o Improving employment eligibility verification.
* A McCain Administration will strengthen the process of screening both individuals and cargo before they enter our ports and airports. We need to know who and what is entering our country and where they are destined. This task must be accomplished by utilizing the appropriate mix of dedicated manpower, state-of-the-art technology, reliable information analysis, and sturdy physical barriers. For cargo, a comprehensive, layered and risk based supply chain security strategy is needed. That includes not only deployment of sophisticated detection equipment at our ports and points of entry, but cooperation with foreign authorities at ports of origin and transshipment. For people, the importance of effective screening was demonstrated in the cases of Raed Mansour al-Banna, who was stopped from entering the country by U.S. Customs and Border Protection at Chicago O’Hare airport. After he was denied entry into the U.S., he served as a suicide bomber for Al Qaeda in Iraq, killing 132 innocent Iraqis. Another example is the case of Ahmed Ressam, who was stopped by Customs agents trying to enter the country with explosives to team up with other Al Qaeda operatives to bomb Los Angeles International airport.
* A McCain Administration will continue to work with our neighbors Mexico and Canada on shared approaches to stop illegal immigration and drug smuggling, and at the same time facilitate the free flow of commerce across our borders.
Protecting America’s Technology
* Another important aspect of border security is to insure that sophisticated technology and weaponry do not get into the hands of terrorist organizations or rogue states. The U.S. must pursue stepped up counter proliferation efforts.
* Paramount in this area is the need to obtain the international consensus for strict sanctions that would prevent Iran from obtaining the material and know-how necessary for developing nuclear weapons. We know that Iran is seeking nuclear energy development technology and expertise from whatever foreign source is willing to supply it to them. We must work collectively with our foreign allies to make sure that Iran is not able to accomplish the transformation of that nuclear energy technology into weapons of mass destruction that could be used against us or our allies.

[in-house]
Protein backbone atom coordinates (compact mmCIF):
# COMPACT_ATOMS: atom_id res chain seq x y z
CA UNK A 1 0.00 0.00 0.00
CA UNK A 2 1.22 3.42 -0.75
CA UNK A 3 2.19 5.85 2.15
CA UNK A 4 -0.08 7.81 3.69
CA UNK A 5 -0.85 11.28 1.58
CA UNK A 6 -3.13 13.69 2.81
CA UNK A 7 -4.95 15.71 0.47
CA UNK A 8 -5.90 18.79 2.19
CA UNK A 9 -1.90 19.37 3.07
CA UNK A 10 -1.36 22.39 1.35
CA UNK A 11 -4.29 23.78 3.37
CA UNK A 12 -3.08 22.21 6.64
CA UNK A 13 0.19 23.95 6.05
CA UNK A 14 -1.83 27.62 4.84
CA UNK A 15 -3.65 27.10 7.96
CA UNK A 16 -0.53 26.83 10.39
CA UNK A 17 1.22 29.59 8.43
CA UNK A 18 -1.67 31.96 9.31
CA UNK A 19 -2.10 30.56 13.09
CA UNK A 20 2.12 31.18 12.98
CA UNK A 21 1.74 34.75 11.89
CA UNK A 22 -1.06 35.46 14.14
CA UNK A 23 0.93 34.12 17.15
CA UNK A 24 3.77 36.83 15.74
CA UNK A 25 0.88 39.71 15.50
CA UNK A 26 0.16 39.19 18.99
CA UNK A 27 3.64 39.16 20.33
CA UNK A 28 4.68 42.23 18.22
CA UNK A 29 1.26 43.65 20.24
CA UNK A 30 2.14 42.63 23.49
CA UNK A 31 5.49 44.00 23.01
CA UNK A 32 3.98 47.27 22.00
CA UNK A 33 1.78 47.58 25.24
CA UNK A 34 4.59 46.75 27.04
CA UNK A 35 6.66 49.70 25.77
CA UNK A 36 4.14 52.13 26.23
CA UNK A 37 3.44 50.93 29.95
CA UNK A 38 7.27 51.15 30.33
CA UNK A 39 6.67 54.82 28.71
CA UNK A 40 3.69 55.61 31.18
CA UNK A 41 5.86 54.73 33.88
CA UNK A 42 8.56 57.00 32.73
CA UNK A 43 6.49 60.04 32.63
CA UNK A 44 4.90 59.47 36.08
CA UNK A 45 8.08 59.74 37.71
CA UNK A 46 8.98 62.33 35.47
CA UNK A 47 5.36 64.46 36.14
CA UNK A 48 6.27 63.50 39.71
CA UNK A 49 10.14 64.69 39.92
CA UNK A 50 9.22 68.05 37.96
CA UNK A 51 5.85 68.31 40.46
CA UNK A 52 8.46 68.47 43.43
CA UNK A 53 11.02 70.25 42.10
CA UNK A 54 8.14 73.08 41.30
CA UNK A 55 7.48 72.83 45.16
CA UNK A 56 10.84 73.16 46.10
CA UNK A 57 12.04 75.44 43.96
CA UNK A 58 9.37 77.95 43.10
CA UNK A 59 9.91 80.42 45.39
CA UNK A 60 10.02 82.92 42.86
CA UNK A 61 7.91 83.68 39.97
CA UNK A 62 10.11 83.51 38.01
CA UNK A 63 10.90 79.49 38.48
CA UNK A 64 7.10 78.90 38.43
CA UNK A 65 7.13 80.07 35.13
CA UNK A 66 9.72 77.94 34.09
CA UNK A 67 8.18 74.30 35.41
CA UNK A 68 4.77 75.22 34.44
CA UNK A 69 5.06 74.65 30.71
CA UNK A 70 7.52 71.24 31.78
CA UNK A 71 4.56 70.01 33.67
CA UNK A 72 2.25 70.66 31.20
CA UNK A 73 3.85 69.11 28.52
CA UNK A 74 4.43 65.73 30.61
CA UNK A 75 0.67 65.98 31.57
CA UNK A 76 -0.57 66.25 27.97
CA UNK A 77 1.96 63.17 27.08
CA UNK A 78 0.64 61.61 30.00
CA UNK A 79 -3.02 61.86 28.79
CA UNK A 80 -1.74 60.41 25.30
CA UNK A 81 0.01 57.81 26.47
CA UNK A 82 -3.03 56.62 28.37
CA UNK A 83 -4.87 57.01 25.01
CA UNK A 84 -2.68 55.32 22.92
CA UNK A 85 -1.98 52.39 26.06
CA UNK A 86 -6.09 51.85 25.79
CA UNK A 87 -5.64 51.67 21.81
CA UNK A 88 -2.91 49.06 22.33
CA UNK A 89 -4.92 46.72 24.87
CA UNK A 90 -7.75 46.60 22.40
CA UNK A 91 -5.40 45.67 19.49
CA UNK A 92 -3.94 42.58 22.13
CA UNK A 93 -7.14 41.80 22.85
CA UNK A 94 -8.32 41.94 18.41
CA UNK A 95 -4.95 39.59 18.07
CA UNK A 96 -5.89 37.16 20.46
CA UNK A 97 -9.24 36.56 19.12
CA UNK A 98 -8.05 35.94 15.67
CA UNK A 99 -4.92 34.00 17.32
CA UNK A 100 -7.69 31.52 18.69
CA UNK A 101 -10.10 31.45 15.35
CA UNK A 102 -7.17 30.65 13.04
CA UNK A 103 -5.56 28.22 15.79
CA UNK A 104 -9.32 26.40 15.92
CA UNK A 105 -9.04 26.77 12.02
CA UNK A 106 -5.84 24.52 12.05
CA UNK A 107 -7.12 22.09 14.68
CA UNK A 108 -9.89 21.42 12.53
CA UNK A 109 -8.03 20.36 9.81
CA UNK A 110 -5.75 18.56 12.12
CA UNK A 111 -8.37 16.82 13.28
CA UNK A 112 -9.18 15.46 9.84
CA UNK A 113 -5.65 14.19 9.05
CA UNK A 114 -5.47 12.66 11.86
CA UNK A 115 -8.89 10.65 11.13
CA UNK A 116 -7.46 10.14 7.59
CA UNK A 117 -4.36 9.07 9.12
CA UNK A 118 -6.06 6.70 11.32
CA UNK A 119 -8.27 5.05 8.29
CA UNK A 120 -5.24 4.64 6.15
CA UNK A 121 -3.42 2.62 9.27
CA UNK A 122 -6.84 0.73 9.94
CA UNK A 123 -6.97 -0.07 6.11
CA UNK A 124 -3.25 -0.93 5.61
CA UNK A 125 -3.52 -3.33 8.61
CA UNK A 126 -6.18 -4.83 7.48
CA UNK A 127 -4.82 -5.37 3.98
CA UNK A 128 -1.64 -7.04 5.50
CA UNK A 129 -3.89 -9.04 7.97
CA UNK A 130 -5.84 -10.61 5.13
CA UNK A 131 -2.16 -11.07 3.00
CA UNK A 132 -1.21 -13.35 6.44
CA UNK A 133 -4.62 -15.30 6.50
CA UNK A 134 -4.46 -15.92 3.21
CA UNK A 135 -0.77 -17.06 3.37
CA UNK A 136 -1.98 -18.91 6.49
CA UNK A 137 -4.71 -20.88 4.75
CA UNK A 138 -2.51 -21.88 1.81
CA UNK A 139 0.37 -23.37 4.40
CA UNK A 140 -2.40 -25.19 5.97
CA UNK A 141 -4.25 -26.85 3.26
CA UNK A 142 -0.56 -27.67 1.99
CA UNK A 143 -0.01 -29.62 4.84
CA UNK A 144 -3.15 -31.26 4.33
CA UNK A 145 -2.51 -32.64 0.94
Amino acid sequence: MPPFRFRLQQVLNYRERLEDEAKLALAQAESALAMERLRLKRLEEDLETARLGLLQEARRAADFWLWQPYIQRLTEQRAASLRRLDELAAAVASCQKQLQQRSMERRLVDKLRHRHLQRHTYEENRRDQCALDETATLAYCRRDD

Catastrophic Event Preparedness and Response
* No matter what the source of a disaster, our level of preparedness will determine the strength of our response and the speed of our recovery. When Americans confront a catastrophe, they need basic competence from government at all levels. John McCain will ensure that government response efforts operate immediately and effectively, and that we never repeat the failures of the Hurricane Katrina response.
* At the federal level, a McCain Administration will ensure that there is a unified plan and the necessary assistance to help states and localities deal with disaster. In addition to ensuring that people have safe shelter and medical attention, we must get into these communities quickly with recovery resource teams from all relevant agencies, and make sure they have the flexibility to expedite assistance and cut through bureaucratic processes that can delay help.
* John McCain will appoint strong leaders, experienced in disaster management at FEMA, and other federal agencies responsible in this area. He will also make sure that – starting at the Cabinet level—all members of his Administration understand the importance of disaster management and are held accountable for fulfilling their responsibilities in this area.